Now, let’s review the Top 5 most affordable cities in America, which have much lower percentage of income to monthly household payment numbers:

Out of the 100 major cities analyzed by RealtyHop, a whopping 88 of the cities had homebuyers paying more than 30% of their monthly income towards household expenses.

The RealtyHop report findings were based on factors such as the percentage of income required to afford a home, a 30-year fixed mortgage rate of 7.125% (subject to change), and projected household income based on US Census and BEA data.

While there are many cities and towns across the nation with much higher median home values than the Top 5 most unaffordable housing regions listed by Realtyhop, those areas usually had much higher household income averages that helped make the home purchases more affordable.

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Income Requirements for Homes by State

Families who live in the five most expensive U.S. states for home purchases require an annual income exceeding $270,000 to live comfortably, according to a report published by Visual Capitalist.

“Comfortable” is defined as the income required to cover a 50/30/20 budget, with 50% set aside for necessities like housing and utilities, 30% for discretionary spending, and 20% allocated for savings or investments, as per the same Visual Capitalist report.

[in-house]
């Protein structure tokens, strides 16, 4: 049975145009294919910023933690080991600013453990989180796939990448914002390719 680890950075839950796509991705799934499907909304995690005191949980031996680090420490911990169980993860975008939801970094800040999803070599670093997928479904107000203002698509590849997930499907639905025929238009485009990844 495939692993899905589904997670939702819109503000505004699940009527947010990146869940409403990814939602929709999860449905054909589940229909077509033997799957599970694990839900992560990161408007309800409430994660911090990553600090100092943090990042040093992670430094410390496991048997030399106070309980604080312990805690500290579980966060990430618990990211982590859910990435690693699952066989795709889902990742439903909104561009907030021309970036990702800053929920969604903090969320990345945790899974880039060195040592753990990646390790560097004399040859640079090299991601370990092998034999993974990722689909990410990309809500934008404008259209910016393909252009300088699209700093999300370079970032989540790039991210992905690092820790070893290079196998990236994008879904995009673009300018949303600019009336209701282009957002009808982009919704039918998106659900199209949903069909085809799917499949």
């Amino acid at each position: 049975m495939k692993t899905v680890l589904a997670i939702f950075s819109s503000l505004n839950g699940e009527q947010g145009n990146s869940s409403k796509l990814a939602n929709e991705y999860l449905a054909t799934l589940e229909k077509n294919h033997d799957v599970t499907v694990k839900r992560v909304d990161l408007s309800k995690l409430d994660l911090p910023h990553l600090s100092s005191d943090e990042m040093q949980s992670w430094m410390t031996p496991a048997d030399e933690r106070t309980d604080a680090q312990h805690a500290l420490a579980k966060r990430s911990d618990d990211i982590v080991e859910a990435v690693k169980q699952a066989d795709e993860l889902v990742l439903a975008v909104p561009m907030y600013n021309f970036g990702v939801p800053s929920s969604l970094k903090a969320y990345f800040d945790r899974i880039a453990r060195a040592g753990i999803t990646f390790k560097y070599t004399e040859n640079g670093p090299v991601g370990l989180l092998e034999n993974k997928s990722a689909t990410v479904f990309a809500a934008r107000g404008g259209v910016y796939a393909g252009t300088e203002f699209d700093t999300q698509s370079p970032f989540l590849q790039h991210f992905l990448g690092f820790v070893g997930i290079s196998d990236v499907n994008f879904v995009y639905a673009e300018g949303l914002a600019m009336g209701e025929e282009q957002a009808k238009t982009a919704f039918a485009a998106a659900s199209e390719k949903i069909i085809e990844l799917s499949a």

The Top 10 most expensive states for two working adults who are raising two children is listed as follows:

Because home values are so much higher today, the average mortgage balance debt is dramatically rising for many borrowers. One-to-four residential mortgage debt has also reached all-time record highs just north of $20 trillion dollars, as per the St. Louis Fed’s Economic Data.

Investments and Wealth Creation

“If you don’t find a way to make money while you sleep, you will work until you die.” – Warren Buffett

If you’re fortunate to own assets, your net worth is probably rapidly increasing. If not, the declining purchasing power of the dollar is making it very challenging for tens of millions of Americans to pay their bills on time.